Presentation on theme: "Climate Applications & Services"— Presentation transcript:
1 Climate Applications & Services World Climate Applications & Services DivisionClimate Prediction & Adaptation BranchClimate & Water Department
2 Towards Improved Societal Response and Sustainable Development Relevant climate information is expected to improve policy and decision-makingClimate dataClimate analysis and monitoring capabilitiesUser-targeted climate prediction/information productsClimate risk modelling tools – Critical for decision makingThere is significant diversity in demand and supply of climate information at national levelNeeds and requirements of the users related to policy and decision-makingNeeds, requirements and capabilities of providers
3 WCASP Objectives Development of user-targeted climate services Services for sustainable development at national, regional and global levelsContribute to strategies for adapting to, and mitigating, the adverse impacts of climate and its variationsIncreased user awareness and liaisonPartnership with national/international agencies dealing with application sectorsDevelopment of practical methods and techniques including climate prediction productsImplementation through CLIPS Project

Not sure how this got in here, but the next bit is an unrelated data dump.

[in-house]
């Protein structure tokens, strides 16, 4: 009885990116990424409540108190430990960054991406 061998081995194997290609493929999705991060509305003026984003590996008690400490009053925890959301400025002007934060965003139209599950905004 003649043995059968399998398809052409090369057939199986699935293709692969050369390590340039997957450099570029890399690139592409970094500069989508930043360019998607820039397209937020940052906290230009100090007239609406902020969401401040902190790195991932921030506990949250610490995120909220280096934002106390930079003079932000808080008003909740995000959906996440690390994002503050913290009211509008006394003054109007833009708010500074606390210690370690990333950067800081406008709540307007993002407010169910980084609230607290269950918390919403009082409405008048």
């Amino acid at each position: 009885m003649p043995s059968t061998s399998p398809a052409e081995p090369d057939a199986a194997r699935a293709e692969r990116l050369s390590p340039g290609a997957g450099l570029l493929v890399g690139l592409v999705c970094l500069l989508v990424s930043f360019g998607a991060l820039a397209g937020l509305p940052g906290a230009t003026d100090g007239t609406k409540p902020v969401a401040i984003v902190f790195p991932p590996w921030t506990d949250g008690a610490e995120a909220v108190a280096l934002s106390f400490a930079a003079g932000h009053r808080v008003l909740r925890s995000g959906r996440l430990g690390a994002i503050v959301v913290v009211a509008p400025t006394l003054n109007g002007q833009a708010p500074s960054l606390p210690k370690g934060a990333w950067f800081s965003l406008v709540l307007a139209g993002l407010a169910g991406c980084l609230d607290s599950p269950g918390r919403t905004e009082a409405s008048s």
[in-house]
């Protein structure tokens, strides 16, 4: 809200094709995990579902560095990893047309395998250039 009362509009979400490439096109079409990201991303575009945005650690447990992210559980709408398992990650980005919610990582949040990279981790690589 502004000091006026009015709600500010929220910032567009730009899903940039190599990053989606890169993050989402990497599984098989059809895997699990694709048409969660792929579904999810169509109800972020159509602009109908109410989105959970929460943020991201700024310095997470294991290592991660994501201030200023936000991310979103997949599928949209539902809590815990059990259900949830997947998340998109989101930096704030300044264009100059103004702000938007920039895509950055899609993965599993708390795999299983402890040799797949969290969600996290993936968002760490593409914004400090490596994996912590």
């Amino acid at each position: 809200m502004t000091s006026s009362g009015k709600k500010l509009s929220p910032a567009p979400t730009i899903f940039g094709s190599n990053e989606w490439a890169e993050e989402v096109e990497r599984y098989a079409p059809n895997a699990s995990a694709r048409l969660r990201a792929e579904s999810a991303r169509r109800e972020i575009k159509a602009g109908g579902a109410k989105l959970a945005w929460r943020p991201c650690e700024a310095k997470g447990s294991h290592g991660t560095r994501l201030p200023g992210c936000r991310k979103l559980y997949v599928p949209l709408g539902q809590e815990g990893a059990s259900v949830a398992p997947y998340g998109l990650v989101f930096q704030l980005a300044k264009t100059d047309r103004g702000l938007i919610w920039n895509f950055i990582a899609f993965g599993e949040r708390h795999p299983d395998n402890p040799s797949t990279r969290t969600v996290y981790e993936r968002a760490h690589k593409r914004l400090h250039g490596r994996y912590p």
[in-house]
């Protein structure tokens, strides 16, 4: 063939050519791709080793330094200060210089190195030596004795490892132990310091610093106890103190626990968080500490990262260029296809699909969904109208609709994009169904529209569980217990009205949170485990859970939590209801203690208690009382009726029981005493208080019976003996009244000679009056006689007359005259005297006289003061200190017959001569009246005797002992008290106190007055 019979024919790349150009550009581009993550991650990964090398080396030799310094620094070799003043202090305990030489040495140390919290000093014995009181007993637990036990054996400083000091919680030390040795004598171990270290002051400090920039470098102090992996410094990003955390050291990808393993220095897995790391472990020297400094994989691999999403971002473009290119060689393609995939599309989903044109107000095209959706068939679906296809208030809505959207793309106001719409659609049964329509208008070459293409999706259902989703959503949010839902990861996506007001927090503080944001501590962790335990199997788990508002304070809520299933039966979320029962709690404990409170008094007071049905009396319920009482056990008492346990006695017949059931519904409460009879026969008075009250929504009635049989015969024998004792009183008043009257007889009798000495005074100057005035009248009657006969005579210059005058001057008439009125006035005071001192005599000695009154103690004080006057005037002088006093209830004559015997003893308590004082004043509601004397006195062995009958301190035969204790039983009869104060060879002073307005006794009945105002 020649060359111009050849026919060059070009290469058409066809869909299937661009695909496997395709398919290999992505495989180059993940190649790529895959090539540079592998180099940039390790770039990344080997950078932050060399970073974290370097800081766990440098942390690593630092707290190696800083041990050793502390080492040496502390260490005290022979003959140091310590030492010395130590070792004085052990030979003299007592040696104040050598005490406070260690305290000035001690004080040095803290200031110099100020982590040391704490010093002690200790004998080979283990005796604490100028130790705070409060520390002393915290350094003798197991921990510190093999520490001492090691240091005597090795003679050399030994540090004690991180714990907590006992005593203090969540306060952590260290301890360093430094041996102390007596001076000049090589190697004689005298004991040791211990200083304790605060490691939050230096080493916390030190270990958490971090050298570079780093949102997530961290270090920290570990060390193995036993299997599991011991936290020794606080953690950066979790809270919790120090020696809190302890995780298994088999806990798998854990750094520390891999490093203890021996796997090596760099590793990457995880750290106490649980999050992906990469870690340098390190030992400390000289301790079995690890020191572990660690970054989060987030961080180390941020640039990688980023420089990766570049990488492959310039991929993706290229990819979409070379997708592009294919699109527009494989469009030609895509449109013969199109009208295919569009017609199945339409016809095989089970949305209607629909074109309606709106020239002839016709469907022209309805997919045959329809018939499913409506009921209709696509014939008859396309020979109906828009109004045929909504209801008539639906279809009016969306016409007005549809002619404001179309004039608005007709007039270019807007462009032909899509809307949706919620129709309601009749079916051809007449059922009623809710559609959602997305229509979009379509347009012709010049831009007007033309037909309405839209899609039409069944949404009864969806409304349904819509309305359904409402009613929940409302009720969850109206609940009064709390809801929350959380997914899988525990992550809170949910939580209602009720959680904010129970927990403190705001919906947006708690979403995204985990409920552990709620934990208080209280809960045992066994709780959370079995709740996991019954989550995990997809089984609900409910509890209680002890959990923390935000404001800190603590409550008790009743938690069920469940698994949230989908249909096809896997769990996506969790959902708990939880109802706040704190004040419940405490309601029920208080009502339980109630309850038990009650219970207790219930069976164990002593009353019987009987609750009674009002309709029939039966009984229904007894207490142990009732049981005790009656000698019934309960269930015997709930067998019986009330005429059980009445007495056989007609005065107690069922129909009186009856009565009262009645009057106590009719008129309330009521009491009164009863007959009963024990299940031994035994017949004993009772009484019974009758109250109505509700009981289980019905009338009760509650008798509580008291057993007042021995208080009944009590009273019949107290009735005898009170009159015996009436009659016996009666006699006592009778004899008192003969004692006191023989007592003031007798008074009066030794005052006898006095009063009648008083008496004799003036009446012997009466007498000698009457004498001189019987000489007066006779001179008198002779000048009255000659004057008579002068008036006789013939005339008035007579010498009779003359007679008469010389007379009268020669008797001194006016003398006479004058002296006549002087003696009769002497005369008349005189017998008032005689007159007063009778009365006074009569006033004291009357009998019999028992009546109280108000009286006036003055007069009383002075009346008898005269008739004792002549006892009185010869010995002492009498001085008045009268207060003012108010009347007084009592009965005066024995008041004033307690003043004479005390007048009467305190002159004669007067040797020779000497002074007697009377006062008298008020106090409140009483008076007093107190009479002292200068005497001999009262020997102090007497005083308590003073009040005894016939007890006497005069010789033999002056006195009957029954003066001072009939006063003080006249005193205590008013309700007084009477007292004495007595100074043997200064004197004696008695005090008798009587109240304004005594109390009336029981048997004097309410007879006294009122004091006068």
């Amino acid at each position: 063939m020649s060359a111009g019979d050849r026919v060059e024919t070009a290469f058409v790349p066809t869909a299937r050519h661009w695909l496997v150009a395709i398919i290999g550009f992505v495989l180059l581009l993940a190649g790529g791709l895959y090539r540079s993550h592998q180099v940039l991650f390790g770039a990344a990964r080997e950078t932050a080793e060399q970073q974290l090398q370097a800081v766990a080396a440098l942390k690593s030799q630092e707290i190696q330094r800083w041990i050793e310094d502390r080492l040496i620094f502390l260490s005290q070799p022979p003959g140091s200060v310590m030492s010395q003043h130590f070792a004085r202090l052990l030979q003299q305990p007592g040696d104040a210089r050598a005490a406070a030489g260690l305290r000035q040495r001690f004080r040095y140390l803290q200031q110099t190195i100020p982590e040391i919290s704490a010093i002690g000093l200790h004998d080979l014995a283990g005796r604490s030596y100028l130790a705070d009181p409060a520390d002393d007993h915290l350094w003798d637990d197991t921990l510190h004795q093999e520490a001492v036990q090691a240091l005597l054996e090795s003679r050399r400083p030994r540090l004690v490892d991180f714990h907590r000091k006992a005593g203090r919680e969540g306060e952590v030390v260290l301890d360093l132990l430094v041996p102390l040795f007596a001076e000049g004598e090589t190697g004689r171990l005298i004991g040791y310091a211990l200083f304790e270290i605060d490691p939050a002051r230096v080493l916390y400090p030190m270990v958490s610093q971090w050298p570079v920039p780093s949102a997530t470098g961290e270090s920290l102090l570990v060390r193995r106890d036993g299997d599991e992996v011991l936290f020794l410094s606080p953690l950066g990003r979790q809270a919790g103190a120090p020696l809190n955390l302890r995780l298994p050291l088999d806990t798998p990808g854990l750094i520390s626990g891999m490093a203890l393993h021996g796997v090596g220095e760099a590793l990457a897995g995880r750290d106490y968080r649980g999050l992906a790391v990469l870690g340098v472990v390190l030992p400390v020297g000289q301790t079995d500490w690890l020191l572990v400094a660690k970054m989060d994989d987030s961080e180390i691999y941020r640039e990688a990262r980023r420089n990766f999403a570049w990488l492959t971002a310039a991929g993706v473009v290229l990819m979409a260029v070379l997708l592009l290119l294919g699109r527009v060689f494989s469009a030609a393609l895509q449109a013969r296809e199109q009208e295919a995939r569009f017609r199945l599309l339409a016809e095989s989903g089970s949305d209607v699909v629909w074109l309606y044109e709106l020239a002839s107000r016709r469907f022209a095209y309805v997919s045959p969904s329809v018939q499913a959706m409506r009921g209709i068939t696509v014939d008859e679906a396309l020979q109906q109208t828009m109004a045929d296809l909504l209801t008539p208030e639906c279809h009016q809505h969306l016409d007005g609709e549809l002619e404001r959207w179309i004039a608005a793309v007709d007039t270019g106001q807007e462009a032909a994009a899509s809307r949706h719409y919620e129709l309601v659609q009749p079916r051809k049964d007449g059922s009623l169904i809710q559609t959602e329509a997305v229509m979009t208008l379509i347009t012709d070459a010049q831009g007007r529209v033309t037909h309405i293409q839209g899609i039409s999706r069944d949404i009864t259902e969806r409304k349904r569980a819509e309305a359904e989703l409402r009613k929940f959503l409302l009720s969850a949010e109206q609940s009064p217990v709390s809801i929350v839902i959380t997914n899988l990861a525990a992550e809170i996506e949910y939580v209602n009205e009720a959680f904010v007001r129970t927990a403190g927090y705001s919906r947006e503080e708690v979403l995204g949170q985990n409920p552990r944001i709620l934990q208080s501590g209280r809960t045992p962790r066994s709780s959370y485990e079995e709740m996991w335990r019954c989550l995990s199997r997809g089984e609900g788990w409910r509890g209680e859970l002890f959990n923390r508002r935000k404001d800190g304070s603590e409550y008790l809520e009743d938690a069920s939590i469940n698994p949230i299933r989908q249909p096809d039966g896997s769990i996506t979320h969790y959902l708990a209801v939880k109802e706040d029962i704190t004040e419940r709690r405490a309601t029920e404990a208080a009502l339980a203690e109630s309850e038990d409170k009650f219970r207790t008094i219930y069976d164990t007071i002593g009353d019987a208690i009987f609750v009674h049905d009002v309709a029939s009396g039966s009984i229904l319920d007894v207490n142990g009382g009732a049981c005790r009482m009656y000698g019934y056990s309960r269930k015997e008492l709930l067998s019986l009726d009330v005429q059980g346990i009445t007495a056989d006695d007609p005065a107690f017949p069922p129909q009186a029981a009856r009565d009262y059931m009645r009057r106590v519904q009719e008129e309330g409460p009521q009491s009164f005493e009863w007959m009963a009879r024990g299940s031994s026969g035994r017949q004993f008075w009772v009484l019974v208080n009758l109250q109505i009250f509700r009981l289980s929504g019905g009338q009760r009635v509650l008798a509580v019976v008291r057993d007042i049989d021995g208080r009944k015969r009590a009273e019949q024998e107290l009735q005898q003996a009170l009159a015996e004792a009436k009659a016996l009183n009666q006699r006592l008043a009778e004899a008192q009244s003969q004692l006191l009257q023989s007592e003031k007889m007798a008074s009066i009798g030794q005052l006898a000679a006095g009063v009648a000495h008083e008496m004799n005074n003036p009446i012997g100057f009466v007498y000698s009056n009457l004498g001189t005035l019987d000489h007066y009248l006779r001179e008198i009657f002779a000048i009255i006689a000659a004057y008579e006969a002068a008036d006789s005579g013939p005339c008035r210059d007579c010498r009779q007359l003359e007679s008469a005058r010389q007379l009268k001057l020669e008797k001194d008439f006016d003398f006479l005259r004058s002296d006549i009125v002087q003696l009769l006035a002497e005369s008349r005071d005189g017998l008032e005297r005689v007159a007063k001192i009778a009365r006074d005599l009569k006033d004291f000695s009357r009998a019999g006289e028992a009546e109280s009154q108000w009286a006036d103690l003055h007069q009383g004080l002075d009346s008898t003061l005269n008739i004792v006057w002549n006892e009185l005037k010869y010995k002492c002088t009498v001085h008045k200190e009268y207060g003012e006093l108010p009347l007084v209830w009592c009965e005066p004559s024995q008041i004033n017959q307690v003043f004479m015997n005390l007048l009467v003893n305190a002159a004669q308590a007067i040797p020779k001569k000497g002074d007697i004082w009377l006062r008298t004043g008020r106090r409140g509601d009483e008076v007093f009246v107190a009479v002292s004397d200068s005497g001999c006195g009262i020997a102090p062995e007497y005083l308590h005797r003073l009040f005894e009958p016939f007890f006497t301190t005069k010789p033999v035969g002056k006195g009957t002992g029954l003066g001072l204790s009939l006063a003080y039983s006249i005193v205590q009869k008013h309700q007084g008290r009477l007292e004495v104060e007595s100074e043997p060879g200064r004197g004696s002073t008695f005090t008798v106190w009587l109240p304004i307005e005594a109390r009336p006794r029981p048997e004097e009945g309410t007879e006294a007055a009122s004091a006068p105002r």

4 New developmental needs and associated Climate service needs have emerged Climate can be viewed as a risk and also as a resource;Assessment of Climate Change and Variability with a regional focus;Identification of key vulnerabilities (impact databases, current and future frequency of extremes, …);Seasonal to Interannual Prediction (SIP) and regional climate outlooks;Future climate scenarios;Downscaling of SIP and climate scenarios;Climate-related risk management:Applications of climate products in decision-making;Interpretation and use of probabilistic products;Climate derivative products.A high level of interdisciplinary knowledge is required for the development of climate products including assessment of uncertainties